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Flamingo

   

Flamingos are gregarious wading birds, usually 3 to 5 feet high, found in both the Western and Eastern Hemispheres. They are more numerous in the latter. Flamingos filter-feed on shellfish and algae. Their oddly-shaped beaks are specially adapted to separate mud and silt from the food they consume, and are uniquely used upside-down. There are 6 species worldwide and 2 species which occur in Namibia.

Greater Flamingo Phoenicopterus roseus

The Greater Flamingo (Phoenicopterus roseus) is the most widespread species of the flamingo family. It is found in parts of Africa, southern Asia (coastal regions of Pakistan and India), and southern Europe (including Spain, Sardinia, Albania, Turkey, Greece, Cyprus, Portugal, and the Camargue region of France). Some populations are short distance migrants, and records north of the breeding range are relatively frequent; however, given the species' popularity in captivity whether these are truly wild individuals is a matter of some debate. A single bird was seen on North Keeling Island (Cocos (Keeling) Islands) in 1988.
Greater Flamingo is the state bird of Gujarat, India.

This is the largest species of flamingo, averaging 110–150 cm tall and weighing 2–4 kg. The largest male flamingoes have been recorded at up to 187 cm tall and 4.5 kg. It is closely related to the American Flamingo and Chilean Flamingo, with which it has sometimes been considered conspecific, but that treatment is now widely seen (e.g., by the American and British Ornithologists' Union) as incorrect and based on a lack of evidence.

Like all flamingos, this species lays a single chalky-white egg on a mud mound.

Most of the plumage is pinkish-white, but the wing coverts are red and the primary and secondary flight feathers are black. The bill is pink with a restricted black tip, and the legs are entirely pink. The call is a goose-like honking.

Habitat: The bird resides in mudflats and shallow coastal lagoons with salt water. Using its feet the bird stir up the mud, then sucks water through its bill and filters out small shrimp, seeds, blue-green algae, microscopic organisms and mollusks.

Lesser Flamingo Phoenicopterus minor

The Lesser Flamingo (Phoenicopterus minor) is a species in the flamingo family of birds that resides in Africa (principally in the Great Rift Valley) and in southern Asia. Birds are occasionally reported from further north, but these are generally considered to be escapees.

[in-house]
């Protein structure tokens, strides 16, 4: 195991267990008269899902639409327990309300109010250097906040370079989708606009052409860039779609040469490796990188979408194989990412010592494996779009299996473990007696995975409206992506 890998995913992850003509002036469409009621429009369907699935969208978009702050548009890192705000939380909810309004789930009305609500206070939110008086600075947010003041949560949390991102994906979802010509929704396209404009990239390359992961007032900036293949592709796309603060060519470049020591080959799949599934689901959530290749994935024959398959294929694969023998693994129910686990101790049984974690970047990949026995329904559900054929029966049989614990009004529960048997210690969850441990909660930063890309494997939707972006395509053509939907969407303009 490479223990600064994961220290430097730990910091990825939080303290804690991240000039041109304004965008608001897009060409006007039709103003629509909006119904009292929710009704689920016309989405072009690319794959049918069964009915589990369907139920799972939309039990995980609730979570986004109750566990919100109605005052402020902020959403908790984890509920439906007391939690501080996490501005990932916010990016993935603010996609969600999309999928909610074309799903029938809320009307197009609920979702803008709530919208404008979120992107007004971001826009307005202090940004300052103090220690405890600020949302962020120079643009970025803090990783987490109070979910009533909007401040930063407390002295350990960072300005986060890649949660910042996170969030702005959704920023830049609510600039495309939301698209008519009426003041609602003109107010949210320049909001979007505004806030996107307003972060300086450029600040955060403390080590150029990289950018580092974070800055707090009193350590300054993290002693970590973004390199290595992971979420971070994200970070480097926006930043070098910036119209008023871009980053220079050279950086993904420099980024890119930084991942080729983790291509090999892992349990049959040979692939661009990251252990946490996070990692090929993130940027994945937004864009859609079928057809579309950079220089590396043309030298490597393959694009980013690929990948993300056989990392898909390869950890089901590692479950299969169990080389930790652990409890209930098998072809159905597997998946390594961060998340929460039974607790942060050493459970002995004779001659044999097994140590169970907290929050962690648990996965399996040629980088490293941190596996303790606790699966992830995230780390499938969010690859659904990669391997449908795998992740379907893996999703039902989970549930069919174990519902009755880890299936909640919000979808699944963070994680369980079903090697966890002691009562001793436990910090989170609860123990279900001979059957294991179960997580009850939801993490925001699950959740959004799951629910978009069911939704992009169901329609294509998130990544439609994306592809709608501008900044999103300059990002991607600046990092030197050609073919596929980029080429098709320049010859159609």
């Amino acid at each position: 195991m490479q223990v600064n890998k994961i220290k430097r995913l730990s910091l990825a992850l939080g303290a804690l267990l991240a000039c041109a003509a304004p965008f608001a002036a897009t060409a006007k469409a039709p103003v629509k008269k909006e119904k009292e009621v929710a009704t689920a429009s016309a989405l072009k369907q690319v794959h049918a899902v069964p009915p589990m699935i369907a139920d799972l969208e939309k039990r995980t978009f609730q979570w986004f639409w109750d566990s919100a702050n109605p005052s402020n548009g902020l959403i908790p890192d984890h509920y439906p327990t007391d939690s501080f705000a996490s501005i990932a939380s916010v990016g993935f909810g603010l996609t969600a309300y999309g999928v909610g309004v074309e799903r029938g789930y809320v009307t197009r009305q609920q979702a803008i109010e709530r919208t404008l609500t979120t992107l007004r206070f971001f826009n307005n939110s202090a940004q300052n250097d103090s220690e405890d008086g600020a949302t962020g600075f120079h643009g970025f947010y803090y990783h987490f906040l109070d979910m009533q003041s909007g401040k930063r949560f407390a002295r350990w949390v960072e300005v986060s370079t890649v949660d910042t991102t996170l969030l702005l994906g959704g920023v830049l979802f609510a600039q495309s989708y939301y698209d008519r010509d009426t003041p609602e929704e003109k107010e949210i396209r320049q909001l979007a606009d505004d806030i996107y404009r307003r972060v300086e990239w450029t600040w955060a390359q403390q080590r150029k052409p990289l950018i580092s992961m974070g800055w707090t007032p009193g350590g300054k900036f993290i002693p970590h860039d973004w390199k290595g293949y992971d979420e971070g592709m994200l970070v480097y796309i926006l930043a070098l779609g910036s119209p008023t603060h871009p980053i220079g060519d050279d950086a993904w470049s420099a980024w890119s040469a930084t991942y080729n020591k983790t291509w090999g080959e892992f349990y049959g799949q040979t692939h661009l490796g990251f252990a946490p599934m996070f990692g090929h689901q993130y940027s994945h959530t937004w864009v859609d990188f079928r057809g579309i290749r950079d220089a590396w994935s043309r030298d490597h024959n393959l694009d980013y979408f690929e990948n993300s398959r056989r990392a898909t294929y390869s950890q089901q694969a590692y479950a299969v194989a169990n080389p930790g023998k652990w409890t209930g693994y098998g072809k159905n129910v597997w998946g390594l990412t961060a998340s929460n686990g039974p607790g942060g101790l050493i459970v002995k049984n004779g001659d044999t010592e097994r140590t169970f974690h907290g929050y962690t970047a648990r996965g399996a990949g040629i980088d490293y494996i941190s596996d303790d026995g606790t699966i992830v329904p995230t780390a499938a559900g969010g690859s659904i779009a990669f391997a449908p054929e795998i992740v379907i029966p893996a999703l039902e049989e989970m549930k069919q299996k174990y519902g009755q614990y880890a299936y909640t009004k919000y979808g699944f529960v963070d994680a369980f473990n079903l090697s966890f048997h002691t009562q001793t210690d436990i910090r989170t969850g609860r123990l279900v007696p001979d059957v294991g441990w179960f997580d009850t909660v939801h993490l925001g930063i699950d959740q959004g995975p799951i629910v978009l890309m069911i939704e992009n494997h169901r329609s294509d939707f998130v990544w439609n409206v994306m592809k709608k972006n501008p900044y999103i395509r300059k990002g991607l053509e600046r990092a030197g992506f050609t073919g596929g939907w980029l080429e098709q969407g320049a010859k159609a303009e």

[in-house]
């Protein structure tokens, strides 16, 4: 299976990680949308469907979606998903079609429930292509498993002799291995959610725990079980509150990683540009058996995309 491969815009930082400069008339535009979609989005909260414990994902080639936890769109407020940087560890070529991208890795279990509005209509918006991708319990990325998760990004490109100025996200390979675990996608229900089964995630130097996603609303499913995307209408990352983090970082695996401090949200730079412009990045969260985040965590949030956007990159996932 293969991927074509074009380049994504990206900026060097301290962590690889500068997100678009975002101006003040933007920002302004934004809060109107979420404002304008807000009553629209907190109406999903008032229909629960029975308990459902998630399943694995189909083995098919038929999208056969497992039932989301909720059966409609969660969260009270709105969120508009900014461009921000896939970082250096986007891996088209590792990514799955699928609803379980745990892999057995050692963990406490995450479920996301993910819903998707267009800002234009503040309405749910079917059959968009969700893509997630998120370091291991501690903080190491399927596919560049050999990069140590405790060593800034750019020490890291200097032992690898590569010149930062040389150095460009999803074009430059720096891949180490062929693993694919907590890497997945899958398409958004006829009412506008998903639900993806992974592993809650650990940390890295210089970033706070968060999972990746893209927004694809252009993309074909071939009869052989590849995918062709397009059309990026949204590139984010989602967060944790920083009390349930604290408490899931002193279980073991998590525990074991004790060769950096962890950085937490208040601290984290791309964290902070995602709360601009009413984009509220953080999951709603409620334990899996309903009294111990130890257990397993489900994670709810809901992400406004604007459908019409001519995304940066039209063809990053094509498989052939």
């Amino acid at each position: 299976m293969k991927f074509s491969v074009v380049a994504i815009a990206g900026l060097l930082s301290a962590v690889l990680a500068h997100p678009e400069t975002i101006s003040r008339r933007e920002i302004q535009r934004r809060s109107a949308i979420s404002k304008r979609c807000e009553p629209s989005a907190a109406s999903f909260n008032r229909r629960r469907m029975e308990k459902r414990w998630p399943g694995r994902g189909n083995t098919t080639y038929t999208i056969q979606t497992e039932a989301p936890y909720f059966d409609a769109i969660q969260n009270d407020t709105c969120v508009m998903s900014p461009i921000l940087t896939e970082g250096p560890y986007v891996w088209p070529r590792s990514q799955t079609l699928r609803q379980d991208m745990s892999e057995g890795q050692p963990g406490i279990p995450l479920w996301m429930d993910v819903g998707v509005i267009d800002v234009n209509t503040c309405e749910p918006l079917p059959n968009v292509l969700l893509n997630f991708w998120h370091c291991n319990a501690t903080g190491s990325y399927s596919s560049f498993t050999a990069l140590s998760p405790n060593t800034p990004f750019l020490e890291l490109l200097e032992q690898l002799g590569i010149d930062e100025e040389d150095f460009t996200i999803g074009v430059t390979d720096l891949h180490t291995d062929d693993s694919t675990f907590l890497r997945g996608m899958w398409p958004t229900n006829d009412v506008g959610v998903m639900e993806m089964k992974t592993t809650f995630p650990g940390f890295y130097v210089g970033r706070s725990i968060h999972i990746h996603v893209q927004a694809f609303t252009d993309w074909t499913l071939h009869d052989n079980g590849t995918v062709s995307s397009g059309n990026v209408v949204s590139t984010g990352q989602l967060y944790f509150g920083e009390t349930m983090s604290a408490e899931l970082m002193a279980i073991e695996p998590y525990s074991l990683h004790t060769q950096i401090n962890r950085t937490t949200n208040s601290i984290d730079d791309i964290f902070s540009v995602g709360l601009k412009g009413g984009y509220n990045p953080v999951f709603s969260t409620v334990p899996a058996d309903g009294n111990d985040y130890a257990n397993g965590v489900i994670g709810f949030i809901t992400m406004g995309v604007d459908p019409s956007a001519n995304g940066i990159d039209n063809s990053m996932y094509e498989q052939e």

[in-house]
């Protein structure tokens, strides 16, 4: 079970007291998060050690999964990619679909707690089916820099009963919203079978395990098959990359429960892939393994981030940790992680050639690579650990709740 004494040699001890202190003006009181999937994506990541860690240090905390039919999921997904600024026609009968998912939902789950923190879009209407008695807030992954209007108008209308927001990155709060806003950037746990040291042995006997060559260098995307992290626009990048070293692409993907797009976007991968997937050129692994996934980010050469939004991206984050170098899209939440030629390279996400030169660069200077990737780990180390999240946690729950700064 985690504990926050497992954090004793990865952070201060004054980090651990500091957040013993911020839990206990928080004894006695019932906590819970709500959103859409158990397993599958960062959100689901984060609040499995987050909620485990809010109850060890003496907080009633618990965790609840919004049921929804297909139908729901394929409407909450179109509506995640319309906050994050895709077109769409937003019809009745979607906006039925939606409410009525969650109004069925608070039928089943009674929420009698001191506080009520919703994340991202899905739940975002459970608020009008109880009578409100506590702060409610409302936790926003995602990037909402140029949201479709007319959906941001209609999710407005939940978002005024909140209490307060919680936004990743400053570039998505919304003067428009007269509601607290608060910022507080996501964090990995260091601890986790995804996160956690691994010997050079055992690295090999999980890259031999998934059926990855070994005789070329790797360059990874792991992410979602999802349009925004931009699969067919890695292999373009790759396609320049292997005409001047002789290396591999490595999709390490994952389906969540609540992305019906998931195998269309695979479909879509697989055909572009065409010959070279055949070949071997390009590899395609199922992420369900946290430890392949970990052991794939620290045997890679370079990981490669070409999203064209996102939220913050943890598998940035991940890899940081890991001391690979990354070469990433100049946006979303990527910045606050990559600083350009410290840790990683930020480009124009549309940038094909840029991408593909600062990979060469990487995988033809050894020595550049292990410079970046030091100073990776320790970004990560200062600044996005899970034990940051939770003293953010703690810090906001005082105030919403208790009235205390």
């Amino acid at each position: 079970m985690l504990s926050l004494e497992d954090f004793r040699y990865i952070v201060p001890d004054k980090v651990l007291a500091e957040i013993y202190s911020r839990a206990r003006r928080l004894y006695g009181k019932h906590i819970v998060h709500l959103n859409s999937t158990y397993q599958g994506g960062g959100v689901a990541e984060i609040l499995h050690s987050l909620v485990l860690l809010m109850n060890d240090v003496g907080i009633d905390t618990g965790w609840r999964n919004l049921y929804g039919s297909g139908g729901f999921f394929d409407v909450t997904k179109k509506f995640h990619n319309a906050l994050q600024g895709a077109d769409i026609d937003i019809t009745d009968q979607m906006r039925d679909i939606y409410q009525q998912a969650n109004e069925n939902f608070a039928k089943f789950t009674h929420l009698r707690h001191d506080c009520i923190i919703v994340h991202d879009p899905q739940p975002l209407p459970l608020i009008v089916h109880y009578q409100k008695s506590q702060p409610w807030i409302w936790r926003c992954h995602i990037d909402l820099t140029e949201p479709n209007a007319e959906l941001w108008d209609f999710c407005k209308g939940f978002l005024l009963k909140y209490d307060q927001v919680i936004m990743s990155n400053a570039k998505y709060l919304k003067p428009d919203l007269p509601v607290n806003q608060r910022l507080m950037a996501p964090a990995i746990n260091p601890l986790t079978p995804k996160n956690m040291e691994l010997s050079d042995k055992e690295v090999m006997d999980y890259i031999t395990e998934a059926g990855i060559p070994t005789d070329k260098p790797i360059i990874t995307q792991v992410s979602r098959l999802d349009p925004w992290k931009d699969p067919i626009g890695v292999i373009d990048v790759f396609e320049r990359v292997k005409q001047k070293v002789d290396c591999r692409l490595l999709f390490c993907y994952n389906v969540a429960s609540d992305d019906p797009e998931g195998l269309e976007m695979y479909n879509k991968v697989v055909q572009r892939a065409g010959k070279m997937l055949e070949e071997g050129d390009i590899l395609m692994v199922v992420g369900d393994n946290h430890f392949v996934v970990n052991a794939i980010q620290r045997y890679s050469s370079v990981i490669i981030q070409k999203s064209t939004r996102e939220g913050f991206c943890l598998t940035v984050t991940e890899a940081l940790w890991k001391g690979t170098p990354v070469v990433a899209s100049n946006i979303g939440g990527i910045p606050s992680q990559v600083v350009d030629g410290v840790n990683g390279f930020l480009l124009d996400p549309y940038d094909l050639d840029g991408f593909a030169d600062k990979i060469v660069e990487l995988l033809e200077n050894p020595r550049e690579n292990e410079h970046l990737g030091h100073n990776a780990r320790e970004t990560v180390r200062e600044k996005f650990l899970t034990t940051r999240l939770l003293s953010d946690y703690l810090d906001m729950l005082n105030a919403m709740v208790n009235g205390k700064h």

Characteristics: The Lesser Flamingo is the smallest and most numerous flamingo, probably numbering up to two million individual birds. They generally weigh 4.5 lb are 3 ft long, stand 3 ft 3 in tall, and have a wingspan of 3 ft 3 in.

Most of the plumage is pinkish white. The clearest difference between this species and Greater Flamingo, the only other Old World species, is the much more extensive black on the bill. Size is less helpful unless the species are together, since the sexes of each species also differ in height.

This species feeds primarily on Spirulina, algae which grow only in very alkaline lakes. Although blue-green in colour, the algae contain the photosynthetic pigments that give the birds their pink colour. Their deep bill is specialised for filtering tiny food items. The lesser flamingo also feeds on shrimp.

Lesser Flamingos are prey to a variety of species, including Marabou Storks, Baboons, African Fish Eagles and Wildcats.

Breeding: In Africa, where they are most numerous, the Lesser Flamingos breeds principally on the highly caustic Lake Natron in northern Tanzania. Their other African breeding sites are at Etosha Pan, Sua Pan and Kamfers Dam. The last confirmed breeding at Aftout es Saheli in coastal Mauritania was in 1965. Breeding occurred at Lake Magadi in Kenya in 1962 when Lake Natron was unsuitable due to flooding. In the early 20th century breeding was also observed at Lake Nakuru.

   
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